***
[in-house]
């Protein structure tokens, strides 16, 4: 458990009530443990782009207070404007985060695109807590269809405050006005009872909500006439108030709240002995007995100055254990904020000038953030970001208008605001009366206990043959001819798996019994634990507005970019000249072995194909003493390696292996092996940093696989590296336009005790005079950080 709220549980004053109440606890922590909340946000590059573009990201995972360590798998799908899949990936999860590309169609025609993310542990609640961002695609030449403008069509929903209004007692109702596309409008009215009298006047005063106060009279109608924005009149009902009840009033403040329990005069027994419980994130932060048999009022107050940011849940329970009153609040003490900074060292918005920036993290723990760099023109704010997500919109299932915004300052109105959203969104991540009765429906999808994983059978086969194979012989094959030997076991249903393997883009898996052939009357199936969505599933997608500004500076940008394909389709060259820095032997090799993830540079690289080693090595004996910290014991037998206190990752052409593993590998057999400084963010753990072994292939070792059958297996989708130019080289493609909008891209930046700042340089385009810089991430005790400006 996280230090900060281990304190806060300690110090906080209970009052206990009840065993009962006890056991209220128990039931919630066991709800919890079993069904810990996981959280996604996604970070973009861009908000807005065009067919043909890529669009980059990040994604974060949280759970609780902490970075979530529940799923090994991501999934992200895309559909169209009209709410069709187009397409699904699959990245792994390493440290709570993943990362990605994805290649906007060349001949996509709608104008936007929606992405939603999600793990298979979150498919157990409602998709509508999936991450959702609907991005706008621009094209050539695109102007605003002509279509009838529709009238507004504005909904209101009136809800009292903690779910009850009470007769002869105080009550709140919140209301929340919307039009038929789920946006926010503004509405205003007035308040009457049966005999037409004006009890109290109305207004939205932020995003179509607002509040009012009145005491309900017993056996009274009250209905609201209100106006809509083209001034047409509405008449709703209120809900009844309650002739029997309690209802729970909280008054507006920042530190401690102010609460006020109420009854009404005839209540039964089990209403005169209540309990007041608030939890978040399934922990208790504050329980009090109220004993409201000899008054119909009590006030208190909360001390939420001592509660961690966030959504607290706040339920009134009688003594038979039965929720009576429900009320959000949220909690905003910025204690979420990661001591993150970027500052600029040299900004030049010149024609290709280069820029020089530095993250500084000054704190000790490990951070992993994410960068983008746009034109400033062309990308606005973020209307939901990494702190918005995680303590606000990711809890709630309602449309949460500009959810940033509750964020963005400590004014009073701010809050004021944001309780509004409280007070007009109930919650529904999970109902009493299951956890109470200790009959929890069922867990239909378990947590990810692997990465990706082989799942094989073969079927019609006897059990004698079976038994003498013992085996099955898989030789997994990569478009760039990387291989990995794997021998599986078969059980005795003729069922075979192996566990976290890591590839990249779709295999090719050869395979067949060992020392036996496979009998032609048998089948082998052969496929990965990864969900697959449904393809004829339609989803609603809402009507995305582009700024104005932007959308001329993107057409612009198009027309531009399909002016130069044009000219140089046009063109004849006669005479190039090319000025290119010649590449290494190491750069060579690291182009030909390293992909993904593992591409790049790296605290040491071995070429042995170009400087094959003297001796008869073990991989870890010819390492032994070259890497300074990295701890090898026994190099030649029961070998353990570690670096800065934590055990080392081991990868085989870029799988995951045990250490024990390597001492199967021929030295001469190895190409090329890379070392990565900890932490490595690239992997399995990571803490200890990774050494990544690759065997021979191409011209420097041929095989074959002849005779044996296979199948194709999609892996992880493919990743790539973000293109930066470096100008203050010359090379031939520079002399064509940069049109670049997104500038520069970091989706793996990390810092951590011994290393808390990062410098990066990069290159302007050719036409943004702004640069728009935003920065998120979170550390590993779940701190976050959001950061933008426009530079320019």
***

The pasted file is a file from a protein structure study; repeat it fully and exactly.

[in-house]
């Protein structure tokens, strides 16, 4: 458990009530443990782009207070404007985060695109807590269809405050006005009872909500006439108030709240002995007995100055254990904020000038953030970001208008605001009366206990043959001819798996019994634990507005970019000249072995194909003493390696292996092996940093696989590296336009005790005079950080 709220549980004053109440606890922590909340946000590059573009990201995972360590798998799908899949990936999860590309169609025609993310542990609640961002695609030449403008069509929903209004007692109702596309409008009215009298006047005063106060009279109608924005009149009902009840009033403040329990005069027994419980994130932060048999009022107050940011849940329970009153609040003490900074060292918005920036993290723990760099023109704010997500919109299932915004300052109105959203969104991540009765429906999808994983059978086969194979012989094959030997076991249903393997883009898996052939009357199936969505599933997608500004500076940008394909389709060259820095032997090799993830540079690289080693090595004996910290014991037998206190990752052409593993590998057999400084963010753990072994292939070792059958297996989708130019080289493609909008891209930046700042340089385009810089991430005790400006 996280230090900060281990304190806060300690110090906080209970009052206990009840065993009962006890056991209220128990039931919630066991709800919890079993069904810990996981959280996604996604970070973009861009908000807005065009067919043909890529669009980059990040994604974060949280759970609780902490970075979530529940799923090994991501999934992200895309559909169209009209709410069709187009397409699904699959990245792994390493440290709570993943990362990605994805290649906007060349001949996509709608104008936007929606992405939603999600793990298979979150498919157990409602998709509508999936991450959702609907991005706008621009094209050539695109102007605003002509279509009838529709009238507004504005909904209101009136809800009292903690779910009850009470007769002869105080009550709140919140209301929340919307039009038929789920946006926010503004509405205003007035308040009457049966005999037409004006009890109290109305207004939205932020995003179509607002509040009012009145005491309900017993056996009274009250209905609201209100106006809509083209001034047409509405008449709703209120809900009844309650002739029997309690209802729970909280008054507006920042530190401690102010609460006020109420009854009404005839209540039964089990209403005169209540309990007041608030939890978040399934922990208790504050329980009090109220004993409201000899008054119909009590006030208190909360001390939420001592509660961690966030959504607290706040339920009134009688003594038979039965929720009576429900009320959000949220909690905003910025204690979420990661001591993150970027500052600029040299900004030049010149024609290709280069820029020089530095993250500084000054704190000790490990951070992993994410960068983008746009034109400033062309990308606005973020209307939901990494702190918005995680303590606000990711809890709630309602449309949460500009959810940033509750964020963005400590004014009073701010809050004021944001309780509004409280007070007009109930919650529904999970109902009493299951956890109470200790009959929890069922867990239909378990947590990810692997990465990706082989799942094989073969079927019609006897059990004698079976038994003498013992085996099955898989030789997994990569478009760039990387291989990995794997021998599986078969059980005795003729069922075979192996566990976290890591590839990249779709295999090719050869395979067949060992020392036996496979009998032609048998089948082998052969496929990965990864969900697959449904393809004829339609989803609603809402009507995305582009700024104005932007959308001329993107057409612009198009027309531009399909002016130069044009000219140089046009063109004849006669005479190039090319000025290119010649590449290494190491750069060579690291182009030909390293992909993904593992591409790049790296605290040491071995070429042995170009400087094959003297001796008869073990991989870890010819390492032994070259890497300074990295701890090898026994190099030649029961070998353990570690670096800065934590055990080392081991990868085989870029799988995951045990250490024990390597001492199967021929030295001469190895190409090329890379070392990565900890932490490595690239992997399995990571803490200890990774050494990544690759065997021979191409011209420097041929095989074959002849005779044996296979199948194709999609892996992880493919990743790539973000293109930066470096100008203050010359090379031939520079002399064509940069049109670049997104500038520069970091989706793996990390810092951590011994290393808390990062410098990066990069290159302007050719036409943004702004640069728009935003920065998120979170550390590993779940701190976050959001950061933008426009530079320019």